The most surprising remark Fassler heard while interviewing? Some may think it’s Sondheim’s statement that Alfred Drake in Kismet and Alan Alda in The Apple Tree are the two best performances he’s ever seen a man give in a musical. But perhaps even more unexpected is Hal Linden’s “If I do my job well, this show will not be a success.”
Such was Linden’s observation after he won the part of Mayer, the paterfamilias in The Rothschilds – the oppressed Jew who didn’t merely want to make a pile for himself, but also yearned to use the money to liberate his people from their walled-in ghetto which was literally locked up at night by German Gentiles.
Historical accuracy demanded that Mayer die at the point where Act One would end. Linden’s quotation reveals his awareness that if the audience fell in love with him – and indeed, it would because he was playing such an indomitable take-no-for-an-answer achiever – then a Mayer-less Act Two would be a letdown.
The seemingly oxymoronic statement didn’t turn out to be moronic. Once the authors saw what Linden had inferred from the outset, they rewrote to let Mayer live until the middle of the second act.
(Frankly, I’m sorry that they didn’t say, “History, be damned!” and keep him right up to the final curtain. The von Trapps took a train and climbed no mountain out of Austria, you know, and few have complained since its 1959 debut.)
Only four years after The Rothschilds’ closing, Linden would become a household name as a result of playing the title character on the ABC-TV series Barney Miller. Fassler was surprised when Linden told him that the musical was a vital component in his being cast. The sitcom’s creator-writer Danny Arnold had seen him in The Rothschilds and now envisioned him as the ideal police captain – because, Arnold explained, he “wanted to imbue Barney with a sense of Talmudic justice” – which, of course, Mayer had had.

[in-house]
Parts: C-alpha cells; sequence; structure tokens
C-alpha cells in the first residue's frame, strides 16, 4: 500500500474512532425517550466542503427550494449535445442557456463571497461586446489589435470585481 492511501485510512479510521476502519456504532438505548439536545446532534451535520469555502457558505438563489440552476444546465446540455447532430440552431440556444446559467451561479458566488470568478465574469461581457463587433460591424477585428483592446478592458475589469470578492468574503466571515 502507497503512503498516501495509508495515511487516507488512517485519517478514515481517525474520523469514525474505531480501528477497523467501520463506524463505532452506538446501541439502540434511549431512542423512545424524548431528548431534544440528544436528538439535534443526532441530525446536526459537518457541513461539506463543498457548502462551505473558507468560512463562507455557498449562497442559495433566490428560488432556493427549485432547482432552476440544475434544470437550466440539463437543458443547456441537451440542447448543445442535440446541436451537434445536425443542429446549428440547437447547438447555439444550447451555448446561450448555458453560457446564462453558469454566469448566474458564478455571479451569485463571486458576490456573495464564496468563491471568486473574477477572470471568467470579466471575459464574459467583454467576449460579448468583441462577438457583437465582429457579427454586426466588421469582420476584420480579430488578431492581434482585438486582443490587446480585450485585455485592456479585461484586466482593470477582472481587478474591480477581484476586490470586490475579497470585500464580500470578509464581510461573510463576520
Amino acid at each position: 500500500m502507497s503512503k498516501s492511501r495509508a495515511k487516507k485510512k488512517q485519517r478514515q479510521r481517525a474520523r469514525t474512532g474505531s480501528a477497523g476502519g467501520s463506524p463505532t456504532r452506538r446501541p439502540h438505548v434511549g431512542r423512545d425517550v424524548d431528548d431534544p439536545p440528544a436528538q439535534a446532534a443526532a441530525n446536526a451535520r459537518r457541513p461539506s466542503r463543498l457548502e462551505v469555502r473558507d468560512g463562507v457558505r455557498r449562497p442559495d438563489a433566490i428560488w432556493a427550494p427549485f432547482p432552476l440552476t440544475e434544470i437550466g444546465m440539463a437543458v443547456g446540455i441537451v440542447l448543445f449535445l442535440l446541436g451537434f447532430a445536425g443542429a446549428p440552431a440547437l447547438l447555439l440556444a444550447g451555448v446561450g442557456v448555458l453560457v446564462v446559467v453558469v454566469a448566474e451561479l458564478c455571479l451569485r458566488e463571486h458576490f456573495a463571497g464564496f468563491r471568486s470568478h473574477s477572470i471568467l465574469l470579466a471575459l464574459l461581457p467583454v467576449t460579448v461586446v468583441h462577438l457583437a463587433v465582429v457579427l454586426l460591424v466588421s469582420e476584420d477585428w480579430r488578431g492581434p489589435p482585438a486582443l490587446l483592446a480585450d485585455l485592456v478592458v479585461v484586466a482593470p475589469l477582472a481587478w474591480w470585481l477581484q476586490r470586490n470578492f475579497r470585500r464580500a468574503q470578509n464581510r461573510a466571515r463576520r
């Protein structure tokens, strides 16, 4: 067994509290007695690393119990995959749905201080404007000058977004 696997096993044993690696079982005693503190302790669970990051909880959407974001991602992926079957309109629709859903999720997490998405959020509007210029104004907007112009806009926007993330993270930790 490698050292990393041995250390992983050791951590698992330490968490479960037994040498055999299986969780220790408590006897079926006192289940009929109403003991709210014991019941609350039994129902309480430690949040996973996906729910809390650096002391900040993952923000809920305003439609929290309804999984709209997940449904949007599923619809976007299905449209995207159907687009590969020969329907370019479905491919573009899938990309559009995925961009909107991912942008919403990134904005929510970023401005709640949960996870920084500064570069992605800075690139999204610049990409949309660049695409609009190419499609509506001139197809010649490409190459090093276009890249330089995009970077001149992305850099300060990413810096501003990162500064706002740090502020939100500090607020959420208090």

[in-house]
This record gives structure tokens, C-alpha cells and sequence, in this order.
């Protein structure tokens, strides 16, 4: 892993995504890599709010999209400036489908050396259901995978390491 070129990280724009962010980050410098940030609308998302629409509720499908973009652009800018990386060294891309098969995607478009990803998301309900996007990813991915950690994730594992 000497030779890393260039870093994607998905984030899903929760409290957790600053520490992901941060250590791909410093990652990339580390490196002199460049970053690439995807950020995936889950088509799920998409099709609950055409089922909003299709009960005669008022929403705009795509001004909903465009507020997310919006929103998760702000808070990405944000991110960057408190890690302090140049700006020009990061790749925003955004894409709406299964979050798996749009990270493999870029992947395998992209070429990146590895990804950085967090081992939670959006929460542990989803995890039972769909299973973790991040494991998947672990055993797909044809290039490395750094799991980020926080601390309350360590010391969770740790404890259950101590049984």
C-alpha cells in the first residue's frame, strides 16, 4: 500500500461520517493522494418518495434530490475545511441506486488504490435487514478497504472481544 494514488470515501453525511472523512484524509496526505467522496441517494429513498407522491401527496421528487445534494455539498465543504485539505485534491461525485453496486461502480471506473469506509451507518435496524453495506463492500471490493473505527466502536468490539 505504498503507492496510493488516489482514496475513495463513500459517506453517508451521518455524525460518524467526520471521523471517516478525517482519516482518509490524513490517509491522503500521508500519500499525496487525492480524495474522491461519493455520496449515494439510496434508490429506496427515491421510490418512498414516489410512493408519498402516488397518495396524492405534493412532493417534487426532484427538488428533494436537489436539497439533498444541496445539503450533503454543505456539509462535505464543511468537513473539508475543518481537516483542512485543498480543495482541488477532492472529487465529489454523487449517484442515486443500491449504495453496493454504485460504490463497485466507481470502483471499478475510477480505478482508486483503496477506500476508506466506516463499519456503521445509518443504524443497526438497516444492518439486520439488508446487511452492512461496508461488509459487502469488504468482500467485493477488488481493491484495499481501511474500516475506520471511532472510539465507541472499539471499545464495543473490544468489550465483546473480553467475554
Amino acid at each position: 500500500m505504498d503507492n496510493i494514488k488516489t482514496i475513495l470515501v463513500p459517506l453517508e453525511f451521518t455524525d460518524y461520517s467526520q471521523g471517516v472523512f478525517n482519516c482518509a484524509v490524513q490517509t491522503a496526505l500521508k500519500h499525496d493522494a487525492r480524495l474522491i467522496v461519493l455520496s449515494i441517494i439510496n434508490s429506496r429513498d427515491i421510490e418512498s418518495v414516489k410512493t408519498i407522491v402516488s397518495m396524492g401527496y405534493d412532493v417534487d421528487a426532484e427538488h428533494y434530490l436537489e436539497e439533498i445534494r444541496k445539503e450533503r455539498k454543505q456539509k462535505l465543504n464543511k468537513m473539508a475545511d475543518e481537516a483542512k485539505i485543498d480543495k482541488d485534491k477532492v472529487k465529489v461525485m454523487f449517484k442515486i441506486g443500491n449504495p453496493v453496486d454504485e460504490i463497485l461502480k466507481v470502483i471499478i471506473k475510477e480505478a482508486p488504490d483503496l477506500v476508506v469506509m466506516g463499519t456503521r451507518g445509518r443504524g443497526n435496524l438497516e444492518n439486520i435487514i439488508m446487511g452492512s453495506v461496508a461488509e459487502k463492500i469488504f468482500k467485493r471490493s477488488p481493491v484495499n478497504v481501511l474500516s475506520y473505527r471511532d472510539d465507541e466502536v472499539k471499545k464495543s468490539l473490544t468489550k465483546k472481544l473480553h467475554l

Long before Talkin’ Broadway’s All That Chat started having Johnny Q. Theatergoer writing his opinions online, Fassler was putting his views of what he’d seen in notebooks filled with college-ruled white paper. He’s allowed some of his juvenilia to be photo-copied into the book; many of these reviews now, needless to say, make Fassler smile, shake his head and reassess them with a shaker full of salt. He deemed the supporting performers of George M! as “second rate,” which meant he wasn’t much impressed by Bernadette Peters.
And then there was his statement that a certain composer-lyricist had written “some (italics his) good numbers but his dramatic ones are bland and dull.”
The songwriter and the show?
The original Follies.
Everybody has to go through stages like that …
Peter Filichia also writes a column each Monday at www.broadwayselect.com and each Friday at www.mtishows.com. His book The Great Parade: Broadway’s Astonishing, Never-To-Be Forgotten 1963-1964 Season is now available at www.amazon.com.